Confirmed cluster of polio-like cases in Washington State
CDC confirms 8 children have rare syndrome that causes varying degrees of limb weakness
Eight of nine children hospitalized in Washington state for a polio-like illness have a rare syndrome that causes varying degrees of limb weakness, state health officials confirmed Friday.
The eight cases from five counties in the state were determined by the Centers for Disease Control and Prevention to be acute flaccid myelitis, also known as AFM, which affects the nervous system and specifically the spinal cord.
A ninth child who died last week at Seattle Children's Hospital, a 6-year-old boy from Bellingham, was found not to have the syndrome and officials are still investigating his cause of death, Washington State Department of Health spokeswoman Julie Graham told The Associated Press.
"He is absolutely not an AFM case," Dr. James Owens, of Seattle Children's Hospital, said of the boy at a news conference on Friday.
State officials said the children with AFM, ranging in age from 3 to 14, arrived at Seattle Children's with their symptoms and did not acquire AFM at the hospital.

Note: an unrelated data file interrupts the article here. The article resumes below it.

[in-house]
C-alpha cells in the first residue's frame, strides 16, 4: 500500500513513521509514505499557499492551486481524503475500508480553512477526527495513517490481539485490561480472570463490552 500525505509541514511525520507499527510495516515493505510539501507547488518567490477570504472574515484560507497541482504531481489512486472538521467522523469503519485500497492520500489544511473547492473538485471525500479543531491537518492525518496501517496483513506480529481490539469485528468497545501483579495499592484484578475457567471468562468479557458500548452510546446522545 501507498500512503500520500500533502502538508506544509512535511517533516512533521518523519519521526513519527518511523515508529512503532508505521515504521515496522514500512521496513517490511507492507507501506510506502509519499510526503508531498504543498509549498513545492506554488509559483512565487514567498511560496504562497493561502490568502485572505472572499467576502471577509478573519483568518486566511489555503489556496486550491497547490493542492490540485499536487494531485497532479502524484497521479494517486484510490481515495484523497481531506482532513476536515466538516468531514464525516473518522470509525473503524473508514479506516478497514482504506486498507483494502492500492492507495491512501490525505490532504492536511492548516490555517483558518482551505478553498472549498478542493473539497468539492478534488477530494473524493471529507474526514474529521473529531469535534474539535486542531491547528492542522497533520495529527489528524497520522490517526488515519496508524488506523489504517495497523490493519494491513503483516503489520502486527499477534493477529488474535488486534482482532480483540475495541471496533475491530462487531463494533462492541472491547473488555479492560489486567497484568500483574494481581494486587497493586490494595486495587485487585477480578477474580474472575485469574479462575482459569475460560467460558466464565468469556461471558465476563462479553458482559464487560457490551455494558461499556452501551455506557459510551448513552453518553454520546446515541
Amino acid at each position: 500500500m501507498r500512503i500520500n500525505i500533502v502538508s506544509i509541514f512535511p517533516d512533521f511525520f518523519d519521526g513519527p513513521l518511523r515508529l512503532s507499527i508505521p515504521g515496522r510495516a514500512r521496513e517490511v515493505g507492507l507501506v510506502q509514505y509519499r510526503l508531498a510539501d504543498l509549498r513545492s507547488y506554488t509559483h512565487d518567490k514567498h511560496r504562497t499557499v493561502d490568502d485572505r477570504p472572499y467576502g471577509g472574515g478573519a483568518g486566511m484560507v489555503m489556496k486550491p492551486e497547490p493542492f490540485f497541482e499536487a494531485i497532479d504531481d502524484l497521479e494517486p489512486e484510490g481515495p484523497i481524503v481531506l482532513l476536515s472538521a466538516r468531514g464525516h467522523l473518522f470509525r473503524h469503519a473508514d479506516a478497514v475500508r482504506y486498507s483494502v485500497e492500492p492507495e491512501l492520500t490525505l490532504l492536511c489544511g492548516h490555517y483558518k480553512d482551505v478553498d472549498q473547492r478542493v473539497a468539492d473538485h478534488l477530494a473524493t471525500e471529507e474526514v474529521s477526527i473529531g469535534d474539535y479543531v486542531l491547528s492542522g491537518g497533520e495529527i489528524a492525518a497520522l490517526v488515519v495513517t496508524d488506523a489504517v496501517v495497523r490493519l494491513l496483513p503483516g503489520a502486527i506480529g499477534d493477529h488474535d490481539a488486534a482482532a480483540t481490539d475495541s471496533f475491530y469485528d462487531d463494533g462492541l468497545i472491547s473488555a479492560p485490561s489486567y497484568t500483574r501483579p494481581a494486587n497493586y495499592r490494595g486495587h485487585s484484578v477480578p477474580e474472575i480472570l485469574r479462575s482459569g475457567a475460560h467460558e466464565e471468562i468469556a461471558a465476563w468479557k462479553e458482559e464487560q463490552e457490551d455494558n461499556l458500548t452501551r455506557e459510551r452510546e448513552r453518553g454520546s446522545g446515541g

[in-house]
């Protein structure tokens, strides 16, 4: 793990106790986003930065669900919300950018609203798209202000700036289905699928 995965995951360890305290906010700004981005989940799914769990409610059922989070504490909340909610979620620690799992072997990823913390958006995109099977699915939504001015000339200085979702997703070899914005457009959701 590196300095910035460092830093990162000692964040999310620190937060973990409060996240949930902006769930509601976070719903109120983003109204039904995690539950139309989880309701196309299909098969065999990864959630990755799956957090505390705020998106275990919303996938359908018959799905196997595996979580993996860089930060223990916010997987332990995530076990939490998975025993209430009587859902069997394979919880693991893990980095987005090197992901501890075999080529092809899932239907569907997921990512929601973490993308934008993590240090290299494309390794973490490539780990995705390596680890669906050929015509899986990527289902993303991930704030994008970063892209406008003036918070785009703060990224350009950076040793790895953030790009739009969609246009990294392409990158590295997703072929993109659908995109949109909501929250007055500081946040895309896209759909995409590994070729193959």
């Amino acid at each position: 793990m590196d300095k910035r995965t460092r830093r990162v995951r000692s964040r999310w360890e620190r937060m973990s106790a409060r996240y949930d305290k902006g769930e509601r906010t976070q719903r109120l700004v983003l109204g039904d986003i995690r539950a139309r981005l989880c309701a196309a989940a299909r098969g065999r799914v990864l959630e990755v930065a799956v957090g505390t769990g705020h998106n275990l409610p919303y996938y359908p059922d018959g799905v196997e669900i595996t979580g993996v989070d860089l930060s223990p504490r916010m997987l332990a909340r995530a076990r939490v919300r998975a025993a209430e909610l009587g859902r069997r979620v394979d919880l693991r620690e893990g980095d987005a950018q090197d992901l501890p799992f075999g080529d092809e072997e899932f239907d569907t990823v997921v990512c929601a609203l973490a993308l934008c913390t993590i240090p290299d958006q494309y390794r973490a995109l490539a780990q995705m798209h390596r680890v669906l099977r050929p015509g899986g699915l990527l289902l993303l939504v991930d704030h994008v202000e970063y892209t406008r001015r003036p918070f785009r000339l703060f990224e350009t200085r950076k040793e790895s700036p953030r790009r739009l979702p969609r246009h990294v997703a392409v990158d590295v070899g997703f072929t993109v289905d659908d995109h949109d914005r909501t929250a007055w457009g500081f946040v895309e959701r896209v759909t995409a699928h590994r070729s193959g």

The children were admitted with a range of types and severity of symptoms, but all had a loss of strength or movement in one or more arms or legs, which is a main symptom of AFM, according to Dr. Scott Lindquist, state epidemiologist for communicable diseases.
Owens said recovery is variable although the symptom of weakness peaks in the first day or so and doesn't worsen over time.
"In general, none of the children have a life-threatening condition at this point," Owens said.
Syndrome not contagious
No further details were given about the children's cases.
Health officials said they haven't found a common link between the children that could explain the cluster of cases. Doctors have emphasized that the syndrome is not contagious.
Scientists at the CDC are working to determine the exact cause of AFM. Many viruses and germs are linked to it, including germs that can cause colds, sore throats and respiratory infections.
It can also be caused by poliovirus and non-polio enteroviruses, mosquito-borne viruses such as West Nile virus or Zika virus, and autoimmune conditions.
In 2015, zero cases of AFM were reported in Washington State, and in 2014 there were two. Since September 2016, state officials say there have been 89 cases of AFM in 33 states across the U.S.
The best way to prevent AFM is to keep general illnesses at bay through hand-washing and vaccinating children against the flu, Owens said.